Organelle or cellular structure Function Cell envelope Comprising: the plasma membrane, which acts as a selectively permeable barrier for transport of hydrophilic molecules in and out of fungal cells; the periplasm, containing proteins and enzymes unable to permeate the cell wall; the cell wall, which provides protection, shape and is involved in cell–cell interactions, signal reception and specialized enzyme activities; fimbriae involved in sexual conjugation; capsules to protect cells from dehydration and immune cell attack. Nucleus Relatively small. Containing chromosomes (DNA–protein complexes) that pass genetic information to daughter cells at cell division and the nucleolus, which is the site of ribosomal RNA transcription and processing. Mitochondria Site of respiratory metabolism under aerobic conditions and,under anaerobic conditions, for fatty acid, sterol and amino acid metabolism.

17 Functional components of an idealized fungal cell.
Organelle or cellular structure Function Endoplasmic reticulum Ribosomes on the rough ER are the sites of protein biosynthesis. Golgi apparatus and vesicles Secretory system for import (endocytosis) and export (exocytosis) of proteins. Vacuole Intracellular reservoir (amino acids, polyphosphate, metal ions); proteolysis; protein trafficking; control of cellular pH. In filamentous fungi, tubular vacuoles transport materials bidirectionally along hyphae. Peroxisome Oxidative utilization of specific carbon and nitrogen sources (contain catalase, oxidases). Glyoxysomes contain enzymes of the glyoxylate cycle.

18 The study fungi is known as MYCOLOGY.
How do fungi live? Fungi feed on substances made by other living organisms. They digest their food before they absorb it by secreting acids and hydrolytic enzymes. Saprophytic fungi grow on dead matter. They help the decay process by breaking down dead material. Some species trap nematode worms in the soil as a source of nitrogen. Fungi that grow in living plants and animals may be parasitic and feed off their host athlete's foot and ringworm are examples of fungal infections in humans, or symbiotic, helping to supply nutrients that the host plant needs.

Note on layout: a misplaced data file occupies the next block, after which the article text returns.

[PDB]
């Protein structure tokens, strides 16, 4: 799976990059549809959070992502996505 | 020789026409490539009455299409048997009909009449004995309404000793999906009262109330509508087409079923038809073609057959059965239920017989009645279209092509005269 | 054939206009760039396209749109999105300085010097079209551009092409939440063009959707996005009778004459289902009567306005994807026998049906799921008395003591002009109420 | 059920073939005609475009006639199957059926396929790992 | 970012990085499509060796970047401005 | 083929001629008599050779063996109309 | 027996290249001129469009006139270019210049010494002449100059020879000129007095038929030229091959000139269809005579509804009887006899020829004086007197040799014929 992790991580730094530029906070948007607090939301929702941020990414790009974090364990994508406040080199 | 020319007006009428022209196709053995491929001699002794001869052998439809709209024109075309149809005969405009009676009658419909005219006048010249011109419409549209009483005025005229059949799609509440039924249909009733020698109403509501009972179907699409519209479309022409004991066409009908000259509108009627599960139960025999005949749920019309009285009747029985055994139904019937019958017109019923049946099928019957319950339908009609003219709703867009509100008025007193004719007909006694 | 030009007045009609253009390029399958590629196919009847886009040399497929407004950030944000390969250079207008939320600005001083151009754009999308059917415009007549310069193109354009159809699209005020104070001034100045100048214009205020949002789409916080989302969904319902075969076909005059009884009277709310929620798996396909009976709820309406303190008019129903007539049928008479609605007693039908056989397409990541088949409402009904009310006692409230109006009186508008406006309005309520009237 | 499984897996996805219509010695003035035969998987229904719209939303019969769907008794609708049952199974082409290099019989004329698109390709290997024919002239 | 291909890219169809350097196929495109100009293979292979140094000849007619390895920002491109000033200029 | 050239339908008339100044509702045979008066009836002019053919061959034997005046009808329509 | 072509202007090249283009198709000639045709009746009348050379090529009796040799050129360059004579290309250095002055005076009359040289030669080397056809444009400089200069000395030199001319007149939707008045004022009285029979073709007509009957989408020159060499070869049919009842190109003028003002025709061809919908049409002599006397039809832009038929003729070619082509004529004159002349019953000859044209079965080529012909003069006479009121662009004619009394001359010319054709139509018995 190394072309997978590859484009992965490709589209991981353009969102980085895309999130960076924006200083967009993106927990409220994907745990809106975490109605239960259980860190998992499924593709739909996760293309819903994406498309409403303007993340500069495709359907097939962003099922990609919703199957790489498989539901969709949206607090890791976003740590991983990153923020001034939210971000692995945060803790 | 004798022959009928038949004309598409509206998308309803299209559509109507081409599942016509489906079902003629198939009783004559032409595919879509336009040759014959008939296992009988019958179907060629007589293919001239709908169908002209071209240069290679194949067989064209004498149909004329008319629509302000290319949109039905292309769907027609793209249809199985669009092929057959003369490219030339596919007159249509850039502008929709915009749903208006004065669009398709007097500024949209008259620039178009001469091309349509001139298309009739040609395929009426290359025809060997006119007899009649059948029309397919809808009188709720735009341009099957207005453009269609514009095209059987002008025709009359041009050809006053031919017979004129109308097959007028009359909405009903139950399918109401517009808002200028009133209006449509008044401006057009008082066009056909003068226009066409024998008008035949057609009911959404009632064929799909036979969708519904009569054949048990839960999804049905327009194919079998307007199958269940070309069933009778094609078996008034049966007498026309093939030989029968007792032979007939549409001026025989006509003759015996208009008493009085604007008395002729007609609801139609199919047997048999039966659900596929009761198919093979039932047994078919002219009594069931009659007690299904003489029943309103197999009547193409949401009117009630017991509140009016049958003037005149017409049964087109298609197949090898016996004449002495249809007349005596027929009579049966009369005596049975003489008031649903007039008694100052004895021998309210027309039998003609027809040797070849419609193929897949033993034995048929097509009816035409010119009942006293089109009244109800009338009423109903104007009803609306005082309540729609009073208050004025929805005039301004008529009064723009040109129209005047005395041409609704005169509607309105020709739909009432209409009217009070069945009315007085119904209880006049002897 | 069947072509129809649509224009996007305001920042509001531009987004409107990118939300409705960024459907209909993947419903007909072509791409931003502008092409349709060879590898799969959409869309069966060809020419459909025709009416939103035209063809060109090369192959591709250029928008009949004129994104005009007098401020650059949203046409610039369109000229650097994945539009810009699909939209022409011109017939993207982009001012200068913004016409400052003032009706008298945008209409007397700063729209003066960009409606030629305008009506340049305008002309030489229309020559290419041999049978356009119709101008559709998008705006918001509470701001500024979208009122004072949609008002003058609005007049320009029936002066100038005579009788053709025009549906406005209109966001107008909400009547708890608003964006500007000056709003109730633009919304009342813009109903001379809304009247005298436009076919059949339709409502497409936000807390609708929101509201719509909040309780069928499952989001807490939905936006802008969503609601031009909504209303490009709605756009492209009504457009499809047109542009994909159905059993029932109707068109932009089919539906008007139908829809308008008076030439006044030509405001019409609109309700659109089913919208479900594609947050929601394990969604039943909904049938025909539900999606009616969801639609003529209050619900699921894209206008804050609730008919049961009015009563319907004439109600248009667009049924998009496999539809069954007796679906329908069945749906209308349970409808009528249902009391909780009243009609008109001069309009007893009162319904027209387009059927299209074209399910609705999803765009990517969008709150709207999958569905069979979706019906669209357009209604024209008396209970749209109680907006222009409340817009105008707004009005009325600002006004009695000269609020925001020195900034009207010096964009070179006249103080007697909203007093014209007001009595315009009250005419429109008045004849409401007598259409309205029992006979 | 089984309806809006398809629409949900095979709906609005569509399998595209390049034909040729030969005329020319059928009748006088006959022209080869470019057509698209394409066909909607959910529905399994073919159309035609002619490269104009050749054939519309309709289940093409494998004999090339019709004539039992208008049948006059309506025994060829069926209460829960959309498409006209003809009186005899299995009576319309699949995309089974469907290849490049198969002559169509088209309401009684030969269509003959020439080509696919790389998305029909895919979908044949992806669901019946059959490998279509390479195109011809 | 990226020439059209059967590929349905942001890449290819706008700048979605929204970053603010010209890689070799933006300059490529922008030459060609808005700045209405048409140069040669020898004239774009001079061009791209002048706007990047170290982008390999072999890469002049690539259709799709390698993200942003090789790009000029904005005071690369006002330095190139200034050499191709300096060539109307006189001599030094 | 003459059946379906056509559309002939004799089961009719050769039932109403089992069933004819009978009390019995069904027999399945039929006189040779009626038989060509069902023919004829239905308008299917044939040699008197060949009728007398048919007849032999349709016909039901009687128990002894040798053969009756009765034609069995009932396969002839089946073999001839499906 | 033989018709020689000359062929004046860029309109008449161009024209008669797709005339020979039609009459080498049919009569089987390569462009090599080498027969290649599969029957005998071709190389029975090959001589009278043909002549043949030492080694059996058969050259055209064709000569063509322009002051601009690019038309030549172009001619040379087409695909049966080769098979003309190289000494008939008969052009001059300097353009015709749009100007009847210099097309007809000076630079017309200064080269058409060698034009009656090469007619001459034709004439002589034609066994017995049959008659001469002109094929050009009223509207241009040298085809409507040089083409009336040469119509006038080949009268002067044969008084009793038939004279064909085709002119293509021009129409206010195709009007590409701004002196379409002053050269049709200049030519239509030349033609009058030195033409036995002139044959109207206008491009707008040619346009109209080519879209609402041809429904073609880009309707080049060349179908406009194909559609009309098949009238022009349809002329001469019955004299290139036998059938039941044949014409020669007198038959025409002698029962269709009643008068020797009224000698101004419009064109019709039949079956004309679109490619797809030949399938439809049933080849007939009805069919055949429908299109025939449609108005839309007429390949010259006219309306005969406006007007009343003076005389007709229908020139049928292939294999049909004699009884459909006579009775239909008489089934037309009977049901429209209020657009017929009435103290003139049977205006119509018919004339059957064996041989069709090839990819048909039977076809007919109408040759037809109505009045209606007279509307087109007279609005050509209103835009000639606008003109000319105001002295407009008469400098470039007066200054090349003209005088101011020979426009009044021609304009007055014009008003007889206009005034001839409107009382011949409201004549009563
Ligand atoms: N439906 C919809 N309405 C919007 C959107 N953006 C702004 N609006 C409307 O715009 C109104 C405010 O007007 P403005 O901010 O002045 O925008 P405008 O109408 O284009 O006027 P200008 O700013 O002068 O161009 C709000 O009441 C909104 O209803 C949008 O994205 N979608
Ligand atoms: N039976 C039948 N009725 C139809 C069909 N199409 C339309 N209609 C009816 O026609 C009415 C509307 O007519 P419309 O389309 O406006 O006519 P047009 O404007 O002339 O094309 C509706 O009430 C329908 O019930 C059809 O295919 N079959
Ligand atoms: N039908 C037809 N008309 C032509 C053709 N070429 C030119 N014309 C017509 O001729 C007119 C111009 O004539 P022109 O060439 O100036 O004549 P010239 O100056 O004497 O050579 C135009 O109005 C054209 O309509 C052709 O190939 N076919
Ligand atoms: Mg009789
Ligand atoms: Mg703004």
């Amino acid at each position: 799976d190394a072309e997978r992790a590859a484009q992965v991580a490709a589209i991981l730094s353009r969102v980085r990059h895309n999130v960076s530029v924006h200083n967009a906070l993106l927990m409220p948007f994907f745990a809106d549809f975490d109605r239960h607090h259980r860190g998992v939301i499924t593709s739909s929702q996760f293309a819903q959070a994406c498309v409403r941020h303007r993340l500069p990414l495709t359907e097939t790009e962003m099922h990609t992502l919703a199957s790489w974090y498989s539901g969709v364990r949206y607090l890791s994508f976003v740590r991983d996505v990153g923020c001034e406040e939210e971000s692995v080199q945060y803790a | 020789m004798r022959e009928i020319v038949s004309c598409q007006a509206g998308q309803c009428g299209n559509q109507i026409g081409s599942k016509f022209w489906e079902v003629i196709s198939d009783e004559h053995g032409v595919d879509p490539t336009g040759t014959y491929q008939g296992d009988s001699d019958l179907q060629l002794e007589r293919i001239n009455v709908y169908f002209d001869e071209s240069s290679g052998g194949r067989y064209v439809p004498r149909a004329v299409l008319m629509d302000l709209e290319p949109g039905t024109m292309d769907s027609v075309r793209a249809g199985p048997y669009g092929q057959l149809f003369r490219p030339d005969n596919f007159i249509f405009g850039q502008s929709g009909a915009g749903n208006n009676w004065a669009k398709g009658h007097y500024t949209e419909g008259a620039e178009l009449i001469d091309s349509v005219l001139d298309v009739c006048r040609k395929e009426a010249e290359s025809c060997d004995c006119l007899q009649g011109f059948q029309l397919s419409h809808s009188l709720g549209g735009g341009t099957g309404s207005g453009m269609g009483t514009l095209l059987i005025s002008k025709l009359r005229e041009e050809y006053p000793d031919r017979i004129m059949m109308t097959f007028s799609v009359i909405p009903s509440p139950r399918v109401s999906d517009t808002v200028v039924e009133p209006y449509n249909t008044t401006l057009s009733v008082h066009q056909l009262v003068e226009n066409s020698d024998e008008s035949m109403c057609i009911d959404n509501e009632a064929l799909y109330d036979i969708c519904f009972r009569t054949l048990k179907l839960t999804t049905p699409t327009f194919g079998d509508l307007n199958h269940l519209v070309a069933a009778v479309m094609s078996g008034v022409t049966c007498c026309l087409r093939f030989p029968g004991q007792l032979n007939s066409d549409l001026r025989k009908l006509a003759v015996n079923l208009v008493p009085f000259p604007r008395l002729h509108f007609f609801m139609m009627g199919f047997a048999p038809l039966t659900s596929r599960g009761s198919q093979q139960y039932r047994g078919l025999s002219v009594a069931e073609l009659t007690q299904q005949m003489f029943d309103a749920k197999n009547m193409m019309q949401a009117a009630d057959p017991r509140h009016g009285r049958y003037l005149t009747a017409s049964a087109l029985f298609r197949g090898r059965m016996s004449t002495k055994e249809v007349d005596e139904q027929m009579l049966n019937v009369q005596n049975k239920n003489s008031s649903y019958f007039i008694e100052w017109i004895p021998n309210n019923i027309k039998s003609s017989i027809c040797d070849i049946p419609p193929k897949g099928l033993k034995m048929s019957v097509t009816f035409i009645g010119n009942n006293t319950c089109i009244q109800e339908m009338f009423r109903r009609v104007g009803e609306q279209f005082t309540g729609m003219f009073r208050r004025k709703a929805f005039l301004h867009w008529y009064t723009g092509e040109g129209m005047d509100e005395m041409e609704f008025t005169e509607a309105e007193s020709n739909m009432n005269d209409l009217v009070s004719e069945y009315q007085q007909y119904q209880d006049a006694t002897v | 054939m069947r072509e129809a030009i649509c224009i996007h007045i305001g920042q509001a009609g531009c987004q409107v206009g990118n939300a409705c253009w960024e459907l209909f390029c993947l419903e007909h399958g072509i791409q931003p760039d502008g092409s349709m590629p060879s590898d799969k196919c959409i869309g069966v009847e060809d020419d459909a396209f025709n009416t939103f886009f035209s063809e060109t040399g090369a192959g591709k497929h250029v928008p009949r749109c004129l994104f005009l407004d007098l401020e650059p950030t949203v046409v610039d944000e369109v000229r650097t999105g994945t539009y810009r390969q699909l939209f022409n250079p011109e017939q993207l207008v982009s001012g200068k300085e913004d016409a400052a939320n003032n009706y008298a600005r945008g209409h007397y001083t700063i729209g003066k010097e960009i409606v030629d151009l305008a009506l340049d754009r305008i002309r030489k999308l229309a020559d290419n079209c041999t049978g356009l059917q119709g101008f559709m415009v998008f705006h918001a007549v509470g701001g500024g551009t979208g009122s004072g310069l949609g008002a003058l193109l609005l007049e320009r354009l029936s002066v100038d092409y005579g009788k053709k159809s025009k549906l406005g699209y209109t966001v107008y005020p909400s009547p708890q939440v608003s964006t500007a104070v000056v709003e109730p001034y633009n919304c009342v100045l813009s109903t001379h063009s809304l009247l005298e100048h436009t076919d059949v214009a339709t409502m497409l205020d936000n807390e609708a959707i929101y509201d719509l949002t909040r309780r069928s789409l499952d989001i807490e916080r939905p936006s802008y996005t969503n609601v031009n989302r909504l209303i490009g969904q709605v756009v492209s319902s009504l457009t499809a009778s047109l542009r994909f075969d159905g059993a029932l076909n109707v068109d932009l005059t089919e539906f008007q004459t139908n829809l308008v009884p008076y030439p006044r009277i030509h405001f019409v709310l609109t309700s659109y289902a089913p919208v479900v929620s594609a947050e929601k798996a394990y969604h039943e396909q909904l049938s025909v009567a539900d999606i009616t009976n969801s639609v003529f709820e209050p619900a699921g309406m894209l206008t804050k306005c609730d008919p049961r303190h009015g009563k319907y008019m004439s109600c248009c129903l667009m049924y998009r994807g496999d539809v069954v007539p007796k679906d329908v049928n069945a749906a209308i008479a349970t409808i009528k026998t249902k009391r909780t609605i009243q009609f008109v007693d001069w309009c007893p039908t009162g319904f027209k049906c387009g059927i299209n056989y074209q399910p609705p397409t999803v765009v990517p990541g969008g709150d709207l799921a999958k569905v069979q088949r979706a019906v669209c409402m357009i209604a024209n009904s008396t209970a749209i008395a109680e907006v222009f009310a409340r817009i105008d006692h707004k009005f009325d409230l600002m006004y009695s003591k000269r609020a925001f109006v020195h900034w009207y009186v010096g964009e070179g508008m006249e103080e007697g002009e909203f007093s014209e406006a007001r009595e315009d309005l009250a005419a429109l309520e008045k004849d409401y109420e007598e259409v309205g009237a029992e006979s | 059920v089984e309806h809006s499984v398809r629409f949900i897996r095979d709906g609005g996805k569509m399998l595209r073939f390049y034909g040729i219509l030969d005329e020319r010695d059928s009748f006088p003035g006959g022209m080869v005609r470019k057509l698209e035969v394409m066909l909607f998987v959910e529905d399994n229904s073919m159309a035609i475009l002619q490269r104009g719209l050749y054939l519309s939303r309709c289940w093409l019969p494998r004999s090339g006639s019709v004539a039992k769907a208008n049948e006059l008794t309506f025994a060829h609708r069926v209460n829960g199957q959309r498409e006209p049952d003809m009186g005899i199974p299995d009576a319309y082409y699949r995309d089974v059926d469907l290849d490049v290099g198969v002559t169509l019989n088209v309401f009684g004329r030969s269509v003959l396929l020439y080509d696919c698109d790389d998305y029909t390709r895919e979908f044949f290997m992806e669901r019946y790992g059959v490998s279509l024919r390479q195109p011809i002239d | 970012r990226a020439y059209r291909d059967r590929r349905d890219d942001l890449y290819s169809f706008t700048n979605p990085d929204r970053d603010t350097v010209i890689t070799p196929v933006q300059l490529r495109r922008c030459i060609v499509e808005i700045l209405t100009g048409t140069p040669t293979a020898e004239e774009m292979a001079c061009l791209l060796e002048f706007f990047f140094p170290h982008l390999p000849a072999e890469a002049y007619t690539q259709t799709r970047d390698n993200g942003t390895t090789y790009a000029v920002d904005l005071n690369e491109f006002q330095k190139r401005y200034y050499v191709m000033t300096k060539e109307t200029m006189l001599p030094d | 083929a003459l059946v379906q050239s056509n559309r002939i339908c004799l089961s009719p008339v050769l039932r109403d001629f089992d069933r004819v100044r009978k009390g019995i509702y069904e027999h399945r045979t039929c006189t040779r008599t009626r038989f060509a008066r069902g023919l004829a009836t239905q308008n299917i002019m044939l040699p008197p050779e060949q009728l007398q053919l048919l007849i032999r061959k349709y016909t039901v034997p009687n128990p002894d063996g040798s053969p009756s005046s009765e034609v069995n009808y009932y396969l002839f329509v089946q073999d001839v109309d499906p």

19 Classification of fungi

20 Kingdom Fungi – 5 Major Phyla
Phylum Zygomycota = the Bread Molds Rhizopus – black bread mold Oomycota = the Water Molds Water mold, potato blight, mildew Phylum Ascomycota = the Sac Fungi Yeast, morels, truffles Phylum Basidiomycota = the Club Fungi Mushrooms, puffballs, bracket fungi, rusts, smuts, toadstools Phylum Deuteromycota = the Fungi Imperfecti

21 Bread Mold – a Zygomycete Fungi

22 Note the cup shapes and orange peel colour
Cup Fungi – Ascomycete Fungi Note the cup shapes and orange peel colour

23 Bracket Fungi – Basidiomycete Fungi

24 Mushrooms – “Club Like” Fungi or Basidiomycete Fungi

25 IMPORTANCE OF FUNGI Fermentation industry
Remember fermentation is an anaerobic process Wine (yeast) Beer Bread Cheese (bacteria) Soy sauce (filamentous fungi (Aspergillus oryzae provides a low protein diet with amino acids, yeast & bacteria) soy beans & flour are held in a container for mold to grow—moldy beans are incubated for several months Sauerkraut Vinegar (yeast and bacteria) Yoghurt (Bacteria) 5

26 Drug manufacturing (usually their waste products are to our benefit)
Citric acid Ethanol (yeast) Antibiotic griseofulvin, penicillin Cortisone (Rhizopus) immunosuppressive agents (cyclosporine) SAPROPHYTE Degrade complex organic materials into simple ones, which become available for other organisms MYCORRHIZAE Fungi associated with plants Symbiosis Fungi help plant roots absorb minerals and water in the soil-serve as root extensions Fungi benefit by absorbing nutrients exuded by plant roots 6

27 Yeasts Yeasts are unicellular fungi that divide asexually by budding or fission, reproduce sexually by formation of spores and whose individual cell size can vary widely from 2 to 3 μm to 20–50 μm in length and 1–10 μm in width. Several yeasts are pigmented, and the following colours may be visualized in surface-grown colonies: cream (e.g. S. cerevisiae); white (e.g. Geotrichum candidum); black (e.g.Aureobasidium pullulans); pink (e.g. Phaffia rhodozyma); red (e.g. Rhodotorula rubra); orange (e.g. Rhodosporidium spp.); and yellow (e.g. Cryptococcus laurentii). The pigments of some yeasts have biotechnological uses, including astaxanthin from P. rhodozyma in aquacultural feed supplements for farmed salmon (that are unable to synthesize these natural pink compounds).